By Keerthi Chandrashekar / ( | First Posted: Jan 07, 2013 06:57 PM EST

The LG 84LM9600 84-inch UHD TV (Photo : LG)

The International Consumer Electronics Show (CES) is a showcase for lots of exciting new technologies, but the real mainstay focus of the convention is displays. While some big names are noticeably absent, many electronics manufacturers will be unveiling some incredibly high-end ultra-high-definition television sets that look like they may eventually become mainstays in the living room. 

Ultra-high-definition television sets contain over eight-million pixels and screen sizes ranging from 50 to 100 inches. Newer television sets, such as Samsung's UHD TV model UN85S9000, will be releasing in 2013 with quad-core processors and slicker interfaces that will make channel surfing more like web surfing. Many of these will be multi-tools, offering 3-D viewing experiences as well as computing capabilities.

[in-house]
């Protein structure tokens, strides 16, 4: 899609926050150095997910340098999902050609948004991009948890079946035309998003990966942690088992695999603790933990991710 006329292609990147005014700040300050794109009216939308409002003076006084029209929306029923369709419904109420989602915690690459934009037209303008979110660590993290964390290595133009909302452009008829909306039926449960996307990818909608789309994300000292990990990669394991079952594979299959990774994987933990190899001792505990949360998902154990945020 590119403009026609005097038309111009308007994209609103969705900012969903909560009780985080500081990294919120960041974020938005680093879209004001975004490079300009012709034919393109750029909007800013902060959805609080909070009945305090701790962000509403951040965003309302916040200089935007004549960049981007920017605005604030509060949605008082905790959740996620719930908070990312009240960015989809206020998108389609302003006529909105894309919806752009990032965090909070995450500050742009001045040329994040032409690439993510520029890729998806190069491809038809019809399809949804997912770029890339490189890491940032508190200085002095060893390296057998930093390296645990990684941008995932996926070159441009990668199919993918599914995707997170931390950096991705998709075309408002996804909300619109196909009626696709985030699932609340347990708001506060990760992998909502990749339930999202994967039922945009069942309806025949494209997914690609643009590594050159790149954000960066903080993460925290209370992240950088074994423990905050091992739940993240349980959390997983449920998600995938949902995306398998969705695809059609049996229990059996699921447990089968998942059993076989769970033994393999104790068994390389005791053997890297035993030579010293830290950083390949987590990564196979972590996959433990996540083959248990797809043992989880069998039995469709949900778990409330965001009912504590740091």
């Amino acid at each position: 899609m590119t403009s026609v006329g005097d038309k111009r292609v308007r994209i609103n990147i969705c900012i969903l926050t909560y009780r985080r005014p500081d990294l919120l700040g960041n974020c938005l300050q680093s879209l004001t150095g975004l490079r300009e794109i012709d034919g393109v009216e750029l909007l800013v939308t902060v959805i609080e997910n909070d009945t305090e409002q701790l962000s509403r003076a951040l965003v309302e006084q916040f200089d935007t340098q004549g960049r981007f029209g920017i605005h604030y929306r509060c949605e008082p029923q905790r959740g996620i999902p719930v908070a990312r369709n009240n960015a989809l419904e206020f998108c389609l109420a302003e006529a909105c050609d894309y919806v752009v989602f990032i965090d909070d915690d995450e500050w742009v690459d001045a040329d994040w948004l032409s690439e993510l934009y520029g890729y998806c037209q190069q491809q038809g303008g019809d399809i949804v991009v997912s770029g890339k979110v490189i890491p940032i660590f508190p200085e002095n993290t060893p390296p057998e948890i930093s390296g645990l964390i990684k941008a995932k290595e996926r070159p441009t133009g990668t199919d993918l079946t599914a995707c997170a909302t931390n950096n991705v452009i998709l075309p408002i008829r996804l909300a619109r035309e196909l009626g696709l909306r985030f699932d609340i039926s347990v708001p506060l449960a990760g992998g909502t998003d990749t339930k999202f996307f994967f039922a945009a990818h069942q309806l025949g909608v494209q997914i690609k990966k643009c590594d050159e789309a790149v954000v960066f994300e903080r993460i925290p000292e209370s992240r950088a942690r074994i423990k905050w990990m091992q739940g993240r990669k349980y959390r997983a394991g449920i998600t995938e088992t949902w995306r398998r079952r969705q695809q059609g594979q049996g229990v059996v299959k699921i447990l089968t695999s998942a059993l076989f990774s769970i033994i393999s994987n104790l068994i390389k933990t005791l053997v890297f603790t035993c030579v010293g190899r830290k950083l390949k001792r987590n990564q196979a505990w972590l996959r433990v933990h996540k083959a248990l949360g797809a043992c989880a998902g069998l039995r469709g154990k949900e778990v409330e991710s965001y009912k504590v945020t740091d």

These UHD televisions won't come cheap, however. Many of the sets with screen sizes around 80 inches can cost as much as $20,000. With that kind of price tag, this kind of technology is only accessible to those with some deep pockets. 

"If you have to ask what it costs, you can't afford it," Samsung executive Joe Stinziano said about UHD TVs. 

A UHD television is clearly out of most consumers' reaches as of now, but the technology promises to be be big in the future. Sharper displays have always been a trend in electronics - video game consoles are constantly pushing graphics, movies are replacing entire sets with computer simulations, and electronics devices are increasingly making HD the norm. One can notice the trend, as more companies like Panasonic, Sharp, Vizio, and Westinghouse are joining Sony and LG as UHD TV manufacturers.

As the computing power and display technology needed for UHD becomes more and more accessible, these kinds of television sets will become affordable to the average household, but until then, those with the cash to shell out can experience the future of television before everybody else.

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